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Bart Chilton: Time to restore mission of regulators
By Bart Chilton
Providence (Rhode Island) Journal
Thursday, January 1, 2008
In the building that currently houses the president-elect's transition team, there used to be an imposing bronze plaque with the visage of the Securities and Exchange Commission's redoubtable third chairman, William O. Douglas. It was emblazoned with the inspiring legend, "We are the Investor's Advocate."
For many decades, the SEC enjoyed the reputation of living up to the noble standard of public service. The plaque no longer graces the entryway of the SEC's new quarters, and with the recent revelations of failure to detect and prosecute incidents of egregious securities fraud and abuse, both internally and externally, the agency’s reputation has been severely tarnished.
These types of disclosures make us as public servants ask some fundamental questions: Why are we here? The Founding Fathers had the answer: We are employed to protect the common wealth and serve the public good. We are not here to serve amorphous philosophical, economic or ideological concepts such as "financial markets" or "economies."
Our task is to serve the public -- those people in the hinterlands, many of whom have recently lost 30 percent or more of their retirement funds and/or home values and who now face losing their jobs. Our "client," our "constituent," is the American consumer and worker, the businessman or woman who generates and uses the products and services that comprise our "markets" and our "economy." If we fail to protect, first and foremost, these individual Americans, we cannot succeed in assuring the strength of our economy, nor in protecting the integrity of our financial market system.
Do we need to have statutes and regulations in place to ensure reliability of the marketplace? Of course we do, but over the past decade "the marketplace" has been exalted to a position perceived as virtually omnipotent and omniscient, while consumer protections have been generally neglected. The consequence lies scattered around us.
By veering too sharply to the right and letting go of the regulatory reins, we provided neither the market nor the consumer a great service. Rather we harmed both, and have a long hike to escape the resulting global economic meltdown. We must be careful not to over-correct -- not to go so far in the other direction that we stifle innovation and market growth. But it is clearly time for federal financial regulators to re-evaluate our current statutes and regulations, and to put "common sense rules of the road," as the president-elect has suggested, in place to protect consumers and bring our economy back into balance.
The SEC isn't the only federal financial regulator to have failed in serving the public. The Treasury Department appears to have lost its way as well, when a $700 billion bailout package, purportedly written to ensure against unconscionable executive compensation was, within weeks after passage, found to have a loophole allowing such compensation.
Federal banking regulators seem to be off course, permitting casino-like buying and selling of trillions of dollars worth of virtually worthless transactions. When gasoline topped $4 a gallon, the Commodity Futures Trading Commission dropped the ball, unable to oversee speculation’s uneconomic role in the U.S. commodities markets.
In decades past, the CFTC has been charged with being too tied to the industry, too closely aligned with the regulated, and overly concerned with protecting "markets" rather than consumers. We've made good progress, and there are very fine people in all of these agencies and departments, but we too can and must do much better.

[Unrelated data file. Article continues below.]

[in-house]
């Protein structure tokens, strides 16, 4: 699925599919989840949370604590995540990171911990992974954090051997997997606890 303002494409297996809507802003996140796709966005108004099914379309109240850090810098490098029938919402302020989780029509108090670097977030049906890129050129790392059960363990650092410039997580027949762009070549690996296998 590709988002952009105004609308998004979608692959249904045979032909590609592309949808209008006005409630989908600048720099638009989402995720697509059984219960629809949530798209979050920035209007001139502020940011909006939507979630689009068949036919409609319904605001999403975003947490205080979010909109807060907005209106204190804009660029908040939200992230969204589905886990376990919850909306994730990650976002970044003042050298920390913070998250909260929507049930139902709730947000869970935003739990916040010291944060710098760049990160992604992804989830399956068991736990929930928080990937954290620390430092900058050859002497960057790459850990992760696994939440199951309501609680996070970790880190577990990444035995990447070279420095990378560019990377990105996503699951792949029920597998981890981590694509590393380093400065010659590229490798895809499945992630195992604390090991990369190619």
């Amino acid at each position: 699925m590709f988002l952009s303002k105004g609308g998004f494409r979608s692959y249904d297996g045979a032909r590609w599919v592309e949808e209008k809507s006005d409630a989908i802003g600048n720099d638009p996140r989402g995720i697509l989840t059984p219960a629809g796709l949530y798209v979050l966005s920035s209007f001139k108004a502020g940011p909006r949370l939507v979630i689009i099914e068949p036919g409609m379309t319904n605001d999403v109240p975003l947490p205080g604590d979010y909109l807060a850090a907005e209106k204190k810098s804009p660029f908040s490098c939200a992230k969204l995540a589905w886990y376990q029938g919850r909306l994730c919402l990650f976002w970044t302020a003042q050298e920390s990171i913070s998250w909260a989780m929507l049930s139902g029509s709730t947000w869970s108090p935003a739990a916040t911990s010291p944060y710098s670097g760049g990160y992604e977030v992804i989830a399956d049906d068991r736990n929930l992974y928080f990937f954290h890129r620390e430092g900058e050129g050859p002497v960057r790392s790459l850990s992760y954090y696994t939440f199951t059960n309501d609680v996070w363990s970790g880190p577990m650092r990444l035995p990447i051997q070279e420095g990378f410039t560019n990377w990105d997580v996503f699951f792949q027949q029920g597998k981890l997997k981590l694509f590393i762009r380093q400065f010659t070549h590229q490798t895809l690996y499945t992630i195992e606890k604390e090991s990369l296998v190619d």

I have advocated a comprehensive legislative reform of the laws governing over-the-counter trading, and requested that authority over these critically important markets be vested in the Commodity Futures Trading Commission. The CFTC, a small agency in comparison to the SEC, has exclusive jurisdiction over risk-management markets in the United States, and has in recent years carved several significant notches in its enforcement belt.
At any one time, this small agency, with one-tenth the enforcement staff of the SEC, is investigating or prosecuting anywhere between 750 and 1,000 individuals or entities for violations of the Commodity Exchange Act. The agency has, just in the past year, tagged bad actors with more than $630 million in fines and settlements, in actions involving fraud, manipulation and other misconduct. Not a bad record for a small agency operating on a shoestring budget -- and we’d be able to do even more if given the authority.
With the collapse of the economy, the transition of government already under way with the new Obama administration, and the appointment of an excellent new federal financial regulatory team, it will soon be time to implement this new legislation, and similar consumer protection initiatives.
Also, we need to restore the clarity of our own mission in government: that we are here to assure financial opportunity and market fairness to the public. We need to regain the public trust.
With a shared vision of our mission and much needed reforms, our duties and responsibilities will flow clearly. Chief among these duties is a strong and aggressive enforcement arm. Markets must be free from fraud and manipulation for them to operate as they should -- for all Americans. This baseline approach to enforcement protects consumers and allows for open and free markets that are able to grow and innovate.
Investor's Advocate: A good legend, apparently forgotten. All federal financial regulators should use a new door sign: Consumers First. Everything else will follow.
Bart Chilton is a commissioner on the Commodity Futures Trading Commission, a Democrat, and a member of the Obama transition team.
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